Do you want to learn to work with the Libra blockchain from Facebook? Do it with zombies.
Facebook announced in June its plan to create a new global stable currency along with dozens of partners from major companies.
“We went to a Libra meeting in Bangkok and 100 developers came out and none of them were blockchain people,” Loom CEO Matthew Campbell told CoinDesk, adding:
“We really think this is the project that will bring a lot more normal developers into the blockchain space.”
As an Asia-based company, Campbell and his colleagues have seen WeChat and Alipay dominate digital payments. As such, Campbell believes that “there will be an equivalently large wave” in the West, adding that he suspects mobile payments are seen as a decisive feature within Facebook.
While the CryptoZombies Libra tutorial is not the first place to learn about development in the new blockchain, it has the advantage of being online and being free.
What to expect
Loom is a company that focuses on improving the experience of the blockchain developer, particularly in the gaming space.
The company’s theory is that the games will take users to cryptography and, in turn, Loom uses games to guide students online through coding lessons.
“We are going to make you play a small game, and you are going to have a small payment system in the game,” Campbell said.
Receiving and sending payments is the main part of what Calibra, a subsidiary of Facebook, has presented for the Libra code base so far. Users running Libra in a test network can also create tokens. The virtual machine, however, is not ready yet. Therefore, there is a fair amount that users can do, but many still cannot.
Like Loom’s CryptoZombies for ethereum program (which has been used by thousands of developers), the company plans to launch more units as more Libra code comes out.
Participants who register now can expect to learn about these initial functions and get the basics of Facebook’s new programming language, Move.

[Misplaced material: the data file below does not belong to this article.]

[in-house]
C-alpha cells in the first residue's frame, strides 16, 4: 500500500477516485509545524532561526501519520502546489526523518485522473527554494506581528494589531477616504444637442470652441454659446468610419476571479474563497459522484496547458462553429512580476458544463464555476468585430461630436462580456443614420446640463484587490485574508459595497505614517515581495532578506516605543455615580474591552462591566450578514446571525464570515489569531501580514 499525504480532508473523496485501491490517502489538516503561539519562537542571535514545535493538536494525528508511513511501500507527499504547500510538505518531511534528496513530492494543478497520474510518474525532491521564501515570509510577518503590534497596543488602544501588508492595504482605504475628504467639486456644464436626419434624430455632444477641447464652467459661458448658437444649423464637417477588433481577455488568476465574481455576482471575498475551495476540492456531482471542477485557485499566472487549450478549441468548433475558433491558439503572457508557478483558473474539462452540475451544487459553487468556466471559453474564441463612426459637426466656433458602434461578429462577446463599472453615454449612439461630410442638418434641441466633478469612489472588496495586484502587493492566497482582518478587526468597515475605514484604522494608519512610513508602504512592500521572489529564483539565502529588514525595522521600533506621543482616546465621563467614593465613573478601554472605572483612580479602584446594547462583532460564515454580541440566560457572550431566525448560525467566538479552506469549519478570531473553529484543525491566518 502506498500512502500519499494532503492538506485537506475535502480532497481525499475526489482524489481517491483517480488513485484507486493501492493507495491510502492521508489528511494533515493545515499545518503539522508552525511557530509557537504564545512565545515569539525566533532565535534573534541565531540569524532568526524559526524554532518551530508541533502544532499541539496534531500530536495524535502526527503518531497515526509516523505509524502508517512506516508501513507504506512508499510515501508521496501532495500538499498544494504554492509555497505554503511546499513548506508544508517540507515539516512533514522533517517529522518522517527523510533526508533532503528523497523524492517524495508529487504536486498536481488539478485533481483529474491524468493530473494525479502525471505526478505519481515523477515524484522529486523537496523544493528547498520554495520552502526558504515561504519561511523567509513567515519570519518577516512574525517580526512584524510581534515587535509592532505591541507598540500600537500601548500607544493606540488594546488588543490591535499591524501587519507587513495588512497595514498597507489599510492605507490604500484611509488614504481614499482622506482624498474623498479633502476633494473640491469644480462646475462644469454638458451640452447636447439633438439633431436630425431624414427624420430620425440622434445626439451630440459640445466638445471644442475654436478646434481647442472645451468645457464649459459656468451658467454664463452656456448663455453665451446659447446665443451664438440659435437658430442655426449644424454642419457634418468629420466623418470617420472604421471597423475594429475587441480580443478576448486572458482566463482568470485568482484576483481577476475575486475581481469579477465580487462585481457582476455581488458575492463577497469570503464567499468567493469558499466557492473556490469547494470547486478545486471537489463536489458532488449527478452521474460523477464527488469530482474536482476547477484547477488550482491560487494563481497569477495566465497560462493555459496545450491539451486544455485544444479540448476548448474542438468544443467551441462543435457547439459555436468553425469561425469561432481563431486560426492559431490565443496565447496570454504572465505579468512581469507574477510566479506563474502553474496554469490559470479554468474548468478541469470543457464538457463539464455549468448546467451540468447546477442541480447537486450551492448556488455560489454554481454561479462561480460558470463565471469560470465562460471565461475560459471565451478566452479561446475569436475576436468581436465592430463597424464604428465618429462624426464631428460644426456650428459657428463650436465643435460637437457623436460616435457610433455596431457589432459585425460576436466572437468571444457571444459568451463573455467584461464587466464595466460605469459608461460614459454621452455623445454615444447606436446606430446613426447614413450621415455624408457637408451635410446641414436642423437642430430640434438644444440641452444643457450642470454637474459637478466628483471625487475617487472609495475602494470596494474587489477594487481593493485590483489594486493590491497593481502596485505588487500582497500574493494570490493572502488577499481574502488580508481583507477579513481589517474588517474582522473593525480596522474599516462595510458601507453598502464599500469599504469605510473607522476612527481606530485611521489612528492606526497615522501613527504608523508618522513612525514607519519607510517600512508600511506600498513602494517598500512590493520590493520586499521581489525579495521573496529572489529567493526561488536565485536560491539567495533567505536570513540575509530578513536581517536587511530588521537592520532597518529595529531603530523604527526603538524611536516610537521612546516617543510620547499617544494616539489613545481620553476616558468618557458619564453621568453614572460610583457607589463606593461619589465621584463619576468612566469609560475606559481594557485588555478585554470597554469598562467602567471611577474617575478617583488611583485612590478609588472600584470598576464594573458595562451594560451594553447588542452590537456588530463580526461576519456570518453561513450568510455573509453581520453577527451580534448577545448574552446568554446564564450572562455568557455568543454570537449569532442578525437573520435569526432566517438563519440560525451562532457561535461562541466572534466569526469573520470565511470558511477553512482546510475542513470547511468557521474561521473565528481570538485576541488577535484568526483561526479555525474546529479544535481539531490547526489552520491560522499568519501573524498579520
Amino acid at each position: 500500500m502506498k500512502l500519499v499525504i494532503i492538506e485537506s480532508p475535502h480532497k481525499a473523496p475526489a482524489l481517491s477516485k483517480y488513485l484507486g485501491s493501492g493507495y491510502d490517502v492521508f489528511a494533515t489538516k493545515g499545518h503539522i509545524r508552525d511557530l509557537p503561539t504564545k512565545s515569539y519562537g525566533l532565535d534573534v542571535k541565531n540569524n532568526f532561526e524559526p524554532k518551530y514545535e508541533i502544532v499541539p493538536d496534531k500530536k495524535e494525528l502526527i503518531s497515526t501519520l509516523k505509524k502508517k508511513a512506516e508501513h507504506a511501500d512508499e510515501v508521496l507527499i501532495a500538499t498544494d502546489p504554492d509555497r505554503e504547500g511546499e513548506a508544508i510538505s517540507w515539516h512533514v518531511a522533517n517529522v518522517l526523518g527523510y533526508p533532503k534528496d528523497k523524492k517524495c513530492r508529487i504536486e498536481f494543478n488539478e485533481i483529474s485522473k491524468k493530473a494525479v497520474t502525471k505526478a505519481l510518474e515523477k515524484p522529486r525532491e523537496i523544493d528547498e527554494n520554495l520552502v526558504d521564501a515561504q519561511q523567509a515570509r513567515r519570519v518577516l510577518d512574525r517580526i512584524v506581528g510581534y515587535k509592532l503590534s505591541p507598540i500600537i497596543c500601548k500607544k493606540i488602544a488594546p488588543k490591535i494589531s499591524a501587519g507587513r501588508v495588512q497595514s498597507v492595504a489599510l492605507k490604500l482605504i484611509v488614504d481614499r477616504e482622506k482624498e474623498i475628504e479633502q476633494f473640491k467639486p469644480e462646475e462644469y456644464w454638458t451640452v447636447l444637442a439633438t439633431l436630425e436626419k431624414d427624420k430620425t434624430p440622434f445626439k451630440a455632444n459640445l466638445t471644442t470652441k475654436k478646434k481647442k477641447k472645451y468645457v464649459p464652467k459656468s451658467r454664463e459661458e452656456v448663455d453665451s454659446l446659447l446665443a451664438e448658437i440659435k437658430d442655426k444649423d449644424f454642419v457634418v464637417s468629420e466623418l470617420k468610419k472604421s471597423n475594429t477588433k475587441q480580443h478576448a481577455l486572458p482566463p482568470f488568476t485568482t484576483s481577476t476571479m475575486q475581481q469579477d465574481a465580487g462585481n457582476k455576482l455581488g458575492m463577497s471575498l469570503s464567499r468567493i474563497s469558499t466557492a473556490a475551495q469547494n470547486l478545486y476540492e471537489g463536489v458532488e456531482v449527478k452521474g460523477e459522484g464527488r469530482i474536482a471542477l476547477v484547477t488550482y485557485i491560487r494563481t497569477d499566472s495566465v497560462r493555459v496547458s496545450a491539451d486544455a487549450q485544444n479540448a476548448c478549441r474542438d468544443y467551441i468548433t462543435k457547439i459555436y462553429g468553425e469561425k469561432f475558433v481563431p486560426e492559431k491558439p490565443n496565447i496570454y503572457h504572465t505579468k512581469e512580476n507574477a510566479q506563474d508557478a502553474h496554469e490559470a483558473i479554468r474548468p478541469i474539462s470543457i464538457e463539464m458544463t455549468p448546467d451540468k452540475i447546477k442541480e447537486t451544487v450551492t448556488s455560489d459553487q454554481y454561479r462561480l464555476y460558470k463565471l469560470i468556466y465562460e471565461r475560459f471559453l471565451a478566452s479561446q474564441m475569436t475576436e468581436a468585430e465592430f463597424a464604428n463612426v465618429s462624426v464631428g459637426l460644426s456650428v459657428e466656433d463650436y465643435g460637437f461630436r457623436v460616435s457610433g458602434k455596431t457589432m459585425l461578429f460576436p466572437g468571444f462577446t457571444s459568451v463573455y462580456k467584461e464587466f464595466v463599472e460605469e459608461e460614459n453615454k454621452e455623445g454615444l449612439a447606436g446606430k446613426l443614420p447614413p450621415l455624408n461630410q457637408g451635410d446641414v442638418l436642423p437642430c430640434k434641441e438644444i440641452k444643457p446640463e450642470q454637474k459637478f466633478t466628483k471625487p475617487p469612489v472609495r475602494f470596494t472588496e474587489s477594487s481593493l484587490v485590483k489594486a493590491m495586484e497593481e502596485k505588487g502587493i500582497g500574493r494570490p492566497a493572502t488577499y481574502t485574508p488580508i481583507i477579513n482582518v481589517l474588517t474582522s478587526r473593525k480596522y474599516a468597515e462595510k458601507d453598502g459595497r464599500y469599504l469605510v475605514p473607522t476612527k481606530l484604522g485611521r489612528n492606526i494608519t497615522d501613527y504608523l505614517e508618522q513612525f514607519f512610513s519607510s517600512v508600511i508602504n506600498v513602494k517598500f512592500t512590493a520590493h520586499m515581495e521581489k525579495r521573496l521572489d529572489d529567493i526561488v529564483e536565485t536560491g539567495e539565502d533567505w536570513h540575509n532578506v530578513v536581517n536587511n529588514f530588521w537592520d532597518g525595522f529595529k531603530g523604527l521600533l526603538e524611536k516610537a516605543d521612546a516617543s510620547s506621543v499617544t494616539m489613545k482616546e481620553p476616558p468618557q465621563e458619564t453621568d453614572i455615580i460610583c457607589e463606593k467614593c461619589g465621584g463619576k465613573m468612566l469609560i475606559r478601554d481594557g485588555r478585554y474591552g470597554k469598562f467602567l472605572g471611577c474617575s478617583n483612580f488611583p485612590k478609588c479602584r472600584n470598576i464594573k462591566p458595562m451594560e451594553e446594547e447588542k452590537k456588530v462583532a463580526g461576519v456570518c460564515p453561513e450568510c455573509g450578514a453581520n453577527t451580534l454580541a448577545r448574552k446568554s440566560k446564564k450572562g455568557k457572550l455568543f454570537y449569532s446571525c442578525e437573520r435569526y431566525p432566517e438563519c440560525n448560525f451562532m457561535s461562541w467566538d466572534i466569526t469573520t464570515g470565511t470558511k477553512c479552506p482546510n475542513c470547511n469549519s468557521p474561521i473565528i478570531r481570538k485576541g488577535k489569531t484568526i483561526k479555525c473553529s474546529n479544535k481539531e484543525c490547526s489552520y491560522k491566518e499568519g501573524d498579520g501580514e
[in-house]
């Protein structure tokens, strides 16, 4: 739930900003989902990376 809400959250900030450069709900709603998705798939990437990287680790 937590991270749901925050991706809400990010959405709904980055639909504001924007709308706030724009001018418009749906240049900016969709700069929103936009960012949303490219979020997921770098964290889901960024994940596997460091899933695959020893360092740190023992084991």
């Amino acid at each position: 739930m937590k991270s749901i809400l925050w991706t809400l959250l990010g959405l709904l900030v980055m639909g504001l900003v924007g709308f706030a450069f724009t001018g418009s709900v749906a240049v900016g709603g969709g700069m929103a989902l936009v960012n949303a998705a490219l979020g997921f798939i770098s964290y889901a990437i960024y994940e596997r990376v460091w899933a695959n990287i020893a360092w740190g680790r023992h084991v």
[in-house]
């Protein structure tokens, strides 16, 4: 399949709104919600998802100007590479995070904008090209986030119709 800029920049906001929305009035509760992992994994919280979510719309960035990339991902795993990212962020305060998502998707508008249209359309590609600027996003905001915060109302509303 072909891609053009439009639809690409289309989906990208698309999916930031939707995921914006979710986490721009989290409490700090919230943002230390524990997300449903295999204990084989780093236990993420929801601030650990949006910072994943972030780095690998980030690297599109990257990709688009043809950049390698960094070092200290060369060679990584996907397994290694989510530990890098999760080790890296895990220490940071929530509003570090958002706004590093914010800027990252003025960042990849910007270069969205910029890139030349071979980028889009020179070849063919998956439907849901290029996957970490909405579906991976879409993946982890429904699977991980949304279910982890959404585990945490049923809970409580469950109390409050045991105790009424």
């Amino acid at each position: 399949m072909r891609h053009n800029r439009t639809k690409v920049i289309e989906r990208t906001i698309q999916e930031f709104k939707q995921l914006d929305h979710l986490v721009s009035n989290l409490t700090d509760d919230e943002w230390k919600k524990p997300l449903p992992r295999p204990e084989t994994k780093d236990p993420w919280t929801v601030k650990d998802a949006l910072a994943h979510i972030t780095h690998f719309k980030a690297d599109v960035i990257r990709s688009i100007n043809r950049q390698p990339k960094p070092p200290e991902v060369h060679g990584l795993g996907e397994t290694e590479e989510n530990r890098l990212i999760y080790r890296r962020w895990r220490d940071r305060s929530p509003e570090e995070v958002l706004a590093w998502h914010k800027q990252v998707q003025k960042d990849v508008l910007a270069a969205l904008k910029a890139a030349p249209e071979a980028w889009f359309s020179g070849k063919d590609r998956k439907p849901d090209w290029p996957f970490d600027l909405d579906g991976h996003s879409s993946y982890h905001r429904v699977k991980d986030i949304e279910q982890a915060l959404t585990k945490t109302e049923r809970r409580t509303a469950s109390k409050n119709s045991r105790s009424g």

Campbell said that each chapter generally requires writing about 15 or less lines of code. Learning modules are meant to be easy to digest.
Why did Loom build it?
“For us, it’s all about the incorporation of developers,” Campbell told CoinDesk. “The Loom chain has to do with interoperability. We already support four chains. We see Libra as one more chain that we are going to support. ”
Loom is a layer 2 solution that allows developers to avoid scalability problems or bottlenecks in the block chains of the base layer by downloading operations to their own delegated chain of participation test. Its validators bet the loom token to participate in its consensus model and the company is now working to take that ERC-20 token only to a multi-chain token, in chains such as Binance and, hopefully, Libra.
“We will teach a group of people how to use Libra and they will be aware of Loom and will want to use our platform together with Libra,” Campbell said.
Campbell said that while Libra is built so that it supports multiple signatures where only part of the validators have to sign for a transaction to be valid, Loom will be able to execute its token in Libra.
Despite skepticism about Facebook’s efforts to date, Campbell is eager to see what happens when Libra enters nature. He said:
“This isn’t the crypto we wanted, but it’s going to get everybody started. I think it’s going to be the gateway drug that we needed to get people into other cryptos.”
Zombie selfie image via Shutterstock